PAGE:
randomling: Kira Nerys (Star Trek: Deep Space Nine) (kira)
[personal profile] randomling
[personal profile] kaberett wanted to know:

I'd also adore knowing more about how you approach literary criticism etc - when you're starting out with something new, what makes the critique-goggles slam on? What do you have to do to keep them away? What sorts of themes etc do you notice first?


Okay! Whee. This is probably going to get long because there are a lot of things going on here. But the first thing to say is this: I do a lot of stuff that falls under the lit crit umbrella, but one thing I don't do much of is thinking about how and why I do this stuff. There are certain parts of it that are totally unconscious, so this is using muscles that I am not accustomed to flexing.

So I'm feeling my way around a bit blindly here. The rest is going under a cut, because it'll probably get long.

So one piece of this is that... well, I was going to say I think critically about everything, but that's less true than I would like. (For example, thinking critically and seriously about political things, as opposed to just absorbing the opinions of the people I admire most, is something I'm still working on.) But I think critically about nearly every artwork I come into contact with. Whether that's thinking deeply about why a particular song affects me, or making a quick observation about some of the themes of a poem I've just read, I find it almost impossible to take the critique goggles off. A lot of the stuff I think doesn't get articulated at all, and much of it these days gets articulated in IRC rather than anywhere more public and permanent, but that doesn't mean I'm not thinking about it. (For example, I may or not post them, but I am currently wanting to write one post about how Drop the Dead Donkey talks about dysfunction, and another that's really ill-formed but is about thematic stuff in the dance music I've just started listening to seriously for the first time.)

What this means is that I almost never consume uncritically. The one exception is when I'm full of squee over something - there is a sort of grace period when I'm so busy being thrilled by it that I'm not thinking about it in the usual way. When I'm in that period of epic squee, I also find I don't want to hear any criticism of the thing that's making me so happy. That period never lasts, though. I will eventually start thinking critically about even the most amazing art. An example: I probably would have noticed the mirroring between Aang and Zuko a lot sooner if I hadn't loved the show quite so hard.

Which brings me neatly onto "what do I notice first?"

Mirrors are a big one. I'm not sure why, but the mirror is just about my favourite literary device, and I will latch onto it whenever it shows up. I notice reflections everywhere, especially in fiction, and that's often my way into broader themes, because what a piece of fiction chooses to mirror is often an indicator of what it thinks is important. In terms of actual themes I notice, I think I'm going to list some stuff I've noticed lately and see what crops up:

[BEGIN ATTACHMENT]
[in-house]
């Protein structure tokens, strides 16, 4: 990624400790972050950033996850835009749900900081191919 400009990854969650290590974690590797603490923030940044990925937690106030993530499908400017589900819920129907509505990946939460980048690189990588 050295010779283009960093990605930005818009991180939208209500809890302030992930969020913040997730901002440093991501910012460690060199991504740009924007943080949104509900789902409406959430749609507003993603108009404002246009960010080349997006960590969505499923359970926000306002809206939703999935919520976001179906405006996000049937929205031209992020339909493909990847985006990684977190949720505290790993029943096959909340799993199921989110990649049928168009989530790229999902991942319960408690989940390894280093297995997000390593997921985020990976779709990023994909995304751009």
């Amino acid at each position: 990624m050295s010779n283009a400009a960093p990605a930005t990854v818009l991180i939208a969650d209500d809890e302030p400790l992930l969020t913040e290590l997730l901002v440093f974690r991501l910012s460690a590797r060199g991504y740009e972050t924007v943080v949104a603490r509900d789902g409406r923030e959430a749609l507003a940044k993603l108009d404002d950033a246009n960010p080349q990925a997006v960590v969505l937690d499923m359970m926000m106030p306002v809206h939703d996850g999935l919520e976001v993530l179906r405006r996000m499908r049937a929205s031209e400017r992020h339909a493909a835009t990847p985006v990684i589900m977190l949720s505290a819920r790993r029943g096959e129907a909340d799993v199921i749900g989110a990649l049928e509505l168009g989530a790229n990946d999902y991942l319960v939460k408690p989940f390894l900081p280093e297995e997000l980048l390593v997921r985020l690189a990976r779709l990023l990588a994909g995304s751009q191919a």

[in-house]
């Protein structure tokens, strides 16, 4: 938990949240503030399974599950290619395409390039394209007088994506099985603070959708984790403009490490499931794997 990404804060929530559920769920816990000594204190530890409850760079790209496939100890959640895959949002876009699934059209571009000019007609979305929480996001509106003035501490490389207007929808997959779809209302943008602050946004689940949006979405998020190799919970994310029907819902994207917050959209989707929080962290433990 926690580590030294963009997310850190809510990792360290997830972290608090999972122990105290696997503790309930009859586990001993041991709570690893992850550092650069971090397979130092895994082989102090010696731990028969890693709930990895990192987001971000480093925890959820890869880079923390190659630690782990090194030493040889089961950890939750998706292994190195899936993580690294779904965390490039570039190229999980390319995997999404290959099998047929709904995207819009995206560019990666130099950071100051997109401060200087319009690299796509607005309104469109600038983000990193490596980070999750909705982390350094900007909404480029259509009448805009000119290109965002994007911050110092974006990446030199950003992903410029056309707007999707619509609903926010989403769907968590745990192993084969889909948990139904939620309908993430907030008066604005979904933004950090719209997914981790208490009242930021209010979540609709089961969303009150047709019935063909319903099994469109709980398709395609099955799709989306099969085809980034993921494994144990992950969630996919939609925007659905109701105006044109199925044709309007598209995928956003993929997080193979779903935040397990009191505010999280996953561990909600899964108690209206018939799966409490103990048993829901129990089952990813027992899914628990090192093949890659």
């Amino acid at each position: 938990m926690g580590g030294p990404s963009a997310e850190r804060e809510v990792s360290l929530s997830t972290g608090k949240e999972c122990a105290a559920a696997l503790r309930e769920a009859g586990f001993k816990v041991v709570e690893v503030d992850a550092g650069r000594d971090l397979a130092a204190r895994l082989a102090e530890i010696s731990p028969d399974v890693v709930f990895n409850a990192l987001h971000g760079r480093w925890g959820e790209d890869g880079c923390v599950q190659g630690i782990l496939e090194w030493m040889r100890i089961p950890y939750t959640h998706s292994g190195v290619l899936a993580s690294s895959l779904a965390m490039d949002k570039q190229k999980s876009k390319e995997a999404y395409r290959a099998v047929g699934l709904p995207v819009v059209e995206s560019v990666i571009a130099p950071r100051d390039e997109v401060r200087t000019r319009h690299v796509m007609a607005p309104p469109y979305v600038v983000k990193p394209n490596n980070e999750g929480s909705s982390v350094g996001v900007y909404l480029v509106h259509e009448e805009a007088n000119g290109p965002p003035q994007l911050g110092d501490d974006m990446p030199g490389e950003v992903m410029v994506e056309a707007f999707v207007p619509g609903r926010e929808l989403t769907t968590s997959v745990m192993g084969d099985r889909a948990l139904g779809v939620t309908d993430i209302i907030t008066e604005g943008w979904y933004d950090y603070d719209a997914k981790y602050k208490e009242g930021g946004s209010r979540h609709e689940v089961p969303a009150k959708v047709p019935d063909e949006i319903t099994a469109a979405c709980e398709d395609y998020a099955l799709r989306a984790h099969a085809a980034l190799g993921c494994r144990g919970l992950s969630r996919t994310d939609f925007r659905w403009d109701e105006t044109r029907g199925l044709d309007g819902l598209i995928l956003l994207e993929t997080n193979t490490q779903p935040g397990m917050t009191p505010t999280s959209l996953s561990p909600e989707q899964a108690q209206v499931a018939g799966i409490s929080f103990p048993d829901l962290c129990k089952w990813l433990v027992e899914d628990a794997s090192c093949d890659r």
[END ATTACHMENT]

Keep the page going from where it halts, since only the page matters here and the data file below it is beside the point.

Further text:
* Identity and identity politics in Welcome to Night Vale
* Group dysfunction in Drop the Dead Donkey
* Trauma responses in Buffy the Vampire Slayer (hat tip to [personal profile] kaberett)
* Trauma responses in Farscape (hat tip to [personal profile] flippac)
* Dysfunction and trauma responses in Battlestar Galactica
* Coming of age in Avatar: The Last Airbender
* Handed-down responsibility in Avatar: The Legend of Korra
* Dissent, disagreement and diplomacy in Star Trek: Deep Space Nine

Hmm. A lot of stuff about trauma and dysfunctional groups in there, but otherwise it's a fairly mixed bag. Some of this (stuff about trauma, coming of age and identity) plays interestingly with my headmess, and some doesn't so much. One thing I haven't mentioned here is "chosen family", which is a theme I like, but perhaps not one I have really felt the need to examine closely. I am more likely to go "aw, chosen family" than examine deeply what a particular show has to say about chosen family.

I am not sure I have many interesting conclusions to draw here, but I would be happy to answer questions in comments!

Date: 2013-12-24 10:49 pm (UTC)
kaberett: Overlaid Mars & Venus symbols, with Swiss Army knife tools at other positions around the central circle. (Default)
From: [personal profile] kaberett
THIS IS FUN AND EXCITING AND THANK YOU SO MUCH FOR WRITING ABOUT IT.

Also, hurrah for mirrors and reflections, because I think I tend to notice them at the of-this-world level but not so much at others, which... is something I want to work on, I think. (And now I am thinking about Dave Hughes' song Mirrors, and I should chuck a copy your way when I'm next near one!)

Date: 2013-12-25 07:42 pm (UTC)
ephemera: (Labyrinth - reading)
From: [personal profile] ephemera
Interesting - thank you ;)

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